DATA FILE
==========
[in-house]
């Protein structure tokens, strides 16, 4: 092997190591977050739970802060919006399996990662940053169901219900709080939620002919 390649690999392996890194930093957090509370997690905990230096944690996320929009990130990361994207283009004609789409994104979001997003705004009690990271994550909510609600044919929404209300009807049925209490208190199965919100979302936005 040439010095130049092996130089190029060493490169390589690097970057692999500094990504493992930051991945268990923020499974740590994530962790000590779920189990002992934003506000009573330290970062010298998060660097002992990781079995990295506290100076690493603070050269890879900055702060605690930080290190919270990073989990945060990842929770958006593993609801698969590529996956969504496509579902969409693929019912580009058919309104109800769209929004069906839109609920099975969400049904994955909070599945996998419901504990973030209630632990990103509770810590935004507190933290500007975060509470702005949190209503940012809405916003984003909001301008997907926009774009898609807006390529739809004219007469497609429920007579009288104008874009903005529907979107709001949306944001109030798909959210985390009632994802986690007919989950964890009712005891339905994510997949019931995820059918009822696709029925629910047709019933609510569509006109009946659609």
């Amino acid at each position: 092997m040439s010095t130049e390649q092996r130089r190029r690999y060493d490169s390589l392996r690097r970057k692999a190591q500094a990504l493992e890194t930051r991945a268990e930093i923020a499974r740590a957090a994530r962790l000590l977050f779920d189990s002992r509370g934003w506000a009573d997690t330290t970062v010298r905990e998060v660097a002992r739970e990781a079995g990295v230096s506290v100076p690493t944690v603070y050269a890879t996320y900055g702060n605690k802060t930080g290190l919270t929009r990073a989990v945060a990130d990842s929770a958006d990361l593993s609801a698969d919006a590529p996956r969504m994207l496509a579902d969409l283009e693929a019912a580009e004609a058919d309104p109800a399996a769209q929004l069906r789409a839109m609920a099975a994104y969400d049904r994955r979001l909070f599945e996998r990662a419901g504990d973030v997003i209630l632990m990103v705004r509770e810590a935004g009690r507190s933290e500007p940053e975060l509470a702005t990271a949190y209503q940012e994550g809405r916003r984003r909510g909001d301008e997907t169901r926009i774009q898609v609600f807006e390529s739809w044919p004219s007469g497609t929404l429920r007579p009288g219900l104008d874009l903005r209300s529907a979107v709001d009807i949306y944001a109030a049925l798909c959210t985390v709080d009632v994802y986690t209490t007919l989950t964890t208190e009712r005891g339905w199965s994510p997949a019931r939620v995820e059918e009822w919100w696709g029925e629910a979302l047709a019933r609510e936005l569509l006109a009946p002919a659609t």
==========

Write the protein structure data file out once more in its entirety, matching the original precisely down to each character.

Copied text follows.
[in-house]
């Protein structure tokens, strides 16, 4: 092997190591977050739970802060919006399996990662940053169901219900709080939620002919 390649690999392996890194930093957090509370997690905990230096944690996320929009990130990361994207283009004609789409994104979001997003705004009690990271994550909510609600044919929404209300009807049925209490208190199965919100979302936005 040439010095130049092996130089190029060493490169390589690097970057692999500094990504493992930051991945268990923020499974740590994530962790000590779920189990002992934003506000009573330290970062010298998060660097002992990781079995990295506290100076690493603070050269890879900055702060605690930080290190919270990073989990945060990842929770958006593993609801698969590529996956969504496509579902969409693929019912580009058919309104109800769209929004069906839109609920099975969400049904994955909070599945996998419901504990973030209630632990990103509770810590935004507190933290500007975060509470702005949190209503940012809405916003984003909001301008997907926009774009898609807006390529739809004219007469497609429920007579009288104008874009903005529907979107709001949306944001109030798909959210985390009632994802986690007919989950964890009712005891339905994510997949019931995820059918009822696709029925629910047709019933609510569509006109009946659609």
């Amino acid at each position: 092997m040439s010095t130049e390649q092996r130089r190029r690999y060493d490169s390589l392996r690097r970057k692999a190591q500094a990504l493992e890194t930051r991945a268990e930093i923020a499974r740590a957090a994530r962790l000590l977050f779920d189990s002992r509370g934003w506000a009573d997690t330290t970062v010298r905990e998060v660097a002992r739970e990781a079995g990295v230096s506290v100076p690493t944690v603070y050269a890879t996320y900055g702060n605690k802060t930080g290190l919270t929009r990073a989990v945060a990130d990842s929770a958006d990361l593993s609801a698969d919006a590529p996956r969504m994207l496509a579902d969409l283009e693929a019912a580009e004609a058919d309104p109800a399996a769209q929004l069906r789409a839109m609920a099975a994104y969400d049904r994955r979001l909070f599945e996998r990662a419901g504990d973030v997003i209630l632990m990103v705004r509770e810590a935004g009690r507190s933290e500007p940053e975060l509470a702005t990271a949190y209503q940012e994550g809405r916003r984003r909510g909001d301008e997907t169901r926009i774009q898609v609600f807006e390529s739809w044919p004219s007469g497609t929404l429920r007579p009288g219900l104008d874009l903005r209300s529907a979107v709001d009807i949306y944001a109030a049925l798909c959210t985390v709080d009632v994802y986690t209490t007919l989950t964890t208190e009712r005891g339905w199965s994510p997949a019931r939620v995820e059918e009822w919100w696709g029925e629910a979302l047709a019933r609510e936005l569509l006109a009946p002919a659609t």